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How to budget for branding.

As you plan next year’s budget, you’ll want to consider whether your marketing can be effective using your current branding. If your company and product level messages don’t provide clear, compelling differentiation from your competition, you could be wasting marketing funds by advertising something that customers simply don’t want or understand. Or if the brand’s overall look and feel is dated, it doesn’t matter how many campaigns you run, you won’t get the response you’re looking for.

A strong message platform and an engaging branded look and feel can take months to develop. It’s a foundational necessity if you are going to drive maximum results from your marketing campaigns.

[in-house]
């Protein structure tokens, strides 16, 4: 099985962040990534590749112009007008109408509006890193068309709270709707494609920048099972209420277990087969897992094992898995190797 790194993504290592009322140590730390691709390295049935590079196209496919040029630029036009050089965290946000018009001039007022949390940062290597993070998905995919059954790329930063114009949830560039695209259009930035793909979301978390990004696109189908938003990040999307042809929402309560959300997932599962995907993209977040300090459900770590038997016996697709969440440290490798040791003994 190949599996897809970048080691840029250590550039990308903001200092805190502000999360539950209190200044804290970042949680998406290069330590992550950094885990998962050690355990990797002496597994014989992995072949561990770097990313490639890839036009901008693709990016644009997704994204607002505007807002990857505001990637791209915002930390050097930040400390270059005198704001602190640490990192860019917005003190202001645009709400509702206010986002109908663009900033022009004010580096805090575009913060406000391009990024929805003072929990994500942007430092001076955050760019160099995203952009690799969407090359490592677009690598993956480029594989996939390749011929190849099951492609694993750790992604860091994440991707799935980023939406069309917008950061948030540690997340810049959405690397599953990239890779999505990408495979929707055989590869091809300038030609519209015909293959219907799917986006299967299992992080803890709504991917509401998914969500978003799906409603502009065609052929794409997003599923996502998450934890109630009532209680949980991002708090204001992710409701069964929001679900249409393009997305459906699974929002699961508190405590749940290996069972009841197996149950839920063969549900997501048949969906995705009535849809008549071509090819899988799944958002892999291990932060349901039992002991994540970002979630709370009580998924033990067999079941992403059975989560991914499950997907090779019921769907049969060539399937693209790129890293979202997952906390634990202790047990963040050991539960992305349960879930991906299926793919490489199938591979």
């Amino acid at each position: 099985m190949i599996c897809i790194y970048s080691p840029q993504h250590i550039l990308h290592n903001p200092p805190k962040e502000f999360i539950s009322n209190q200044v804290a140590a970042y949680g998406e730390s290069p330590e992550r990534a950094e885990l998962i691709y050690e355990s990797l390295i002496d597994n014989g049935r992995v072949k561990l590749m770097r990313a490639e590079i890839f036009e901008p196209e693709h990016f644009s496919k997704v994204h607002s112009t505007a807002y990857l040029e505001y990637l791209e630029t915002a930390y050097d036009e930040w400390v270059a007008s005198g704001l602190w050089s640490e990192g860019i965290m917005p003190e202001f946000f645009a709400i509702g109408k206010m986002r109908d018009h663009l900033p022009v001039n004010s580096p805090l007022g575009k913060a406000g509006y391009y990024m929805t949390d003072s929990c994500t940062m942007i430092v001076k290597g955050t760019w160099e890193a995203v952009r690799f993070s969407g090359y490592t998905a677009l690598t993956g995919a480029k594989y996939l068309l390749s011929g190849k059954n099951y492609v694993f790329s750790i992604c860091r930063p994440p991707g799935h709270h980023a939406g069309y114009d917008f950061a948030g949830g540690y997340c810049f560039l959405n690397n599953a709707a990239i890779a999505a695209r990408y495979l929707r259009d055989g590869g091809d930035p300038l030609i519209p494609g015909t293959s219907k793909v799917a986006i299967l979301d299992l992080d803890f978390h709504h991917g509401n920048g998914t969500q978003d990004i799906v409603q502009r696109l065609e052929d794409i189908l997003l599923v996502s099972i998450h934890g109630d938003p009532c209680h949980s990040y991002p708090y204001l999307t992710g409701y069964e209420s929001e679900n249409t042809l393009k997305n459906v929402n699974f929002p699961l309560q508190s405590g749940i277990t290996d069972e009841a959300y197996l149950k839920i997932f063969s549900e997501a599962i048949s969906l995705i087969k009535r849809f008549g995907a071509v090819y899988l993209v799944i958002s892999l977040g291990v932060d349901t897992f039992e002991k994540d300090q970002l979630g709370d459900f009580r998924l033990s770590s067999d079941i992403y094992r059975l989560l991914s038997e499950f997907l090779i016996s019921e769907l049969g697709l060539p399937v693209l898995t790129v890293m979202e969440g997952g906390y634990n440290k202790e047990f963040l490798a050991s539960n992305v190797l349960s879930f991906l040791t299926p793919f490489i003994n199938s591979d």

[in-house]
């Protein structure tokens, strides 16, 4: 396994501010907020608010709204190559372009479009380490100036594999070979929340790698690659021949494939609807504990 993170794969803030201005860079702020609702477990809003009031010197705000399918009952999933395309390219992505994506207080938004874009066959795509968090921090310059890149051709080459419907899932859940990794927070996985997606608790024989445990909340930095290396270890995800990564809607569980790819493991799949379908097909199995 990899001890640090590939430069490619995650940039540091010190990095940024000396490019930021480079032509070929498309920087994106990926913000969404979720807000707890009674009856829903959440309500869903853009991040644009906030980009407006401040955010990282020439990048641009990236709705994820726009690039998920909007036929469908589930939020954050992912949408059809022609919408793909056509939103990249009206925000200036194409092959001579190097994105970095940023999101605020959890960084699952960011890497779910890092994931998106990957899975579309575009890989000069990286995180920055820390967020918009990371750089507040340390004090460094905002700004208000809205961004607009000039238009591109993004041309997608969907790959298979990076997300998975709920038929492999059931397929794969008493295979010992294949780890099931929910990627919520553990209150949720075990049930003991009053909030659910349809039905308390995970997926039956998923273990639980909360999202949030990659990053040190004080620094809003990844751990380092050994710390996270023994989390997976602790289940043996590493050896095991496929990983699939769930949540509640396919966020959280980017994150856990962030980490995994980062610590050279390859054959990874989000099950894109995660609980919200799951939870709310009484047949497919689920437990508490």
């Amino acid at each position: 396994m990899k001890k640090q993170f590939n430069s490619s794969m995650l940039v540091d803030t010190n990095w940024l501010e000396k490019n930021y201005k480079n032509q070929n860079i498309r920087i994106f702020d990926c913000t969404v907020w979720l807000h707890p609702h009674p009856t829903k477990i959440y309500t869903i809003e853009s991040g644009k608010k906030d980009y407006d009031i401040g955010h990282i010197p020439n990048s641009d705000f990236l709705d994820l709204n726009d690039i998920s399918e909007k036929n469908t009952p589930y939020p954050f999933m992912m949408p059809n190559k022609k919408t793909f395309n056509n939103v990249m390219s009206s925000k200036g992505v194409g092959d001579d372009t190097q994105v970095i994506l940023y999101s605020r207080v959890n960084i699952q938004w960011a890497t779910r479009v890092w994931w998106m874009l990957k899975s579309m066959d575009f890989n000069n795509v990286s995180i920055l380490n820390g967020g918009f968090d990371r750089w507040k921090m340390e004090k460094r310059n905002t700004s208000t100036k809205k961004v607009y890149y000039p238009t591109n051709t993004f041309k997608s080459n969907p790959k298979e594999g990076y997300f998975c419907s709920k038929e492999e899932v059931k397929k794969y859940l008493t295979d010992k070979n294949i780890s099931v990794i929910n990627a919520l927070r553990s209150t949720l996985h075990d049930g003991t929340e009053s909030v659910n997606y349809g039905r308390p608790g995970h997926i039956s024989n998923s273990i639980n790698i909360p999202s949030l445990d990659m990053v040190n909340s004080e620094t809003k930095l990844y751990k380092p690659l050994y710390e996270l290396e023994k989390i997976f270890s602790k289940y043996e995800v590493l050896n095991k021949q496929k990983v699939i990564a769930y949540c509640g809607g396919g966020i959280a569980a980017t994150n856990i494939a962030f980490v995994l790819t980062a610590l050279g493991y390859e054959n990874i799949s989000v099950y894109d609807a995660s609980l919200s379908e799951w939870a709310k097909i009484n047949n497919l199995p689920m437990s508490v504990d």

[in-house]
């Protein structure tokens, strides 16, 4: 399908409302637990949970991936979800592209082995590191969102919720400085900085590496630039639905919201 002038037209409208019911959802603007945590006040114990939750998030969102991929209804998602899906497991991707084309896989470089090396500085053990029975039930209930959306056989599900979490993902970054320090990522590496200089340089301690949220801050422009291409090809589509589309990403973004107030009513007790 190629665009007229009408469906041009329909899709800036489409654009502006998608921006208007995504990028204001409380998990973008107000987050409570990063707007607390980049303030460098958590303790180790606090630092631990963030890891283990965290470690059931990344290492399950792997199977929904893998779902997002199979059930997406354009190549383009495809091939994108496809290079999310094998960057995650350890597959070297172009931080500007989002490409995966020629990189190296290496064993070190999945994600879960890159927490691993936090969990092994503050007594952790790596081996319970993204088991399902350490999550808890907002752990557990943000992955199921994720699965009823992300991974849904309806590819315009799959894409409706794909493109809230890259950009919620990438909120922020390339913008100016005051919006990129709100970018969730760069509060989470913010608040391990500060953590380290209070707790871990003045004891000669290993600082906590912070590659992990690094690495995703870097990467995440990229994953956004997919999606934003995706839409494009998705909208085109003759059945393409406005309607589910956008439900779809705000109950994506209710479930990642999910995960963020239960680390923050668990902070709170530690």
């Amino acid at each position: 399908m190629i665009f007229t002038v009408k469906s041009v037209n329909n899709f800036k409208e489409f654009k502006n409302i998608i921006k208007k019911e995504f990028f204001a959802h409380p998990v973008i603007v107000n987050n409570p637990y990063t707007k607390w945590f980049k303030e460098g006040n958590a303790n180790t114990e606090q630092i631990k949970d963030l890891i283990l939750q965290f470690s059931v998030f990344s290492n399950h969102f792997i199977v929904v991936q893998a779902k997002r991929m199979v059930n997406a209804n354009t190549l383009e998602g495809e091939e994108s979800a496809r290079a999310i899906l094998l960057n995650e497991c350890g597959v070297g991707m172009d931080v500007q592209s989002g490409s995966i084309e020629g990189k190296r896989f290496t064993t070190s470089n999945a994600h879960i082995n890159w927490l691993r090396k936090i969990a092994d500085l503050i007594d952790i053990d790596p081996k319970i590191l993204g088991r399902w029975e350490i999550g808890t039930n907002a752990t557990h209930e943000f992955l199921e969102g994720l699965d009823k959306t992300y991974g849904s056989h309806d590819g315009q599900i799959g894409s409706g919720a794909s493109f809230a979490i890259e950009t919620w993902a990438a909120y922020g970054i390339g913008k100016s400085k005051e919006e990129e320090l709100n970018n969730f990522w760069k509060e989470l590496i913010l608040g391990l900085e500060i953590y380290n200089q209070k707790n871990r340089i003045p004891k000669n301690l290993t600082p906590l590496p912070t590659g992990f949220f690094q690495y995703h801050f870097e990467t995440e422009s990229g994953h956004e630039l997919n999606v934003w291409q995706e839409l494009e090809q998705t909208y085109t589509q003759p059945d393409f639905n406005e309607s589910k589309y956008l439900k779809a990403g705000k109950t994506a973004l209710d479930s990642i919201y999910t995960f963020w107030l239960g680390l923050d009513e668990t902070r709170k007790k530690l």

However, many CEOs are reluctant to spend on brand. When you’re presenting the idea of branding to a leadership team that wants to know the ROI on everything, branding can be hard to justify. After all, if you can run a campaign that will predictably generate new customers and revenue, it’s hard to convince a frugal team to spend that money on branding instead.

In cases like this, I use an approach I’ve named “Results Overnight, Brand Over Time.” This combines lead generation to move the needle today with a steady gradual rebranding process. Basically, the lead generation pays for the branding. The branding is broken down into smaller efforts that can be executed in phases and incorporated into the marketing as they are completed.

This approach is easier to sell to a board because it shows you understand the importance of growing revenue and measuring success, while also caring for the future success of the organization.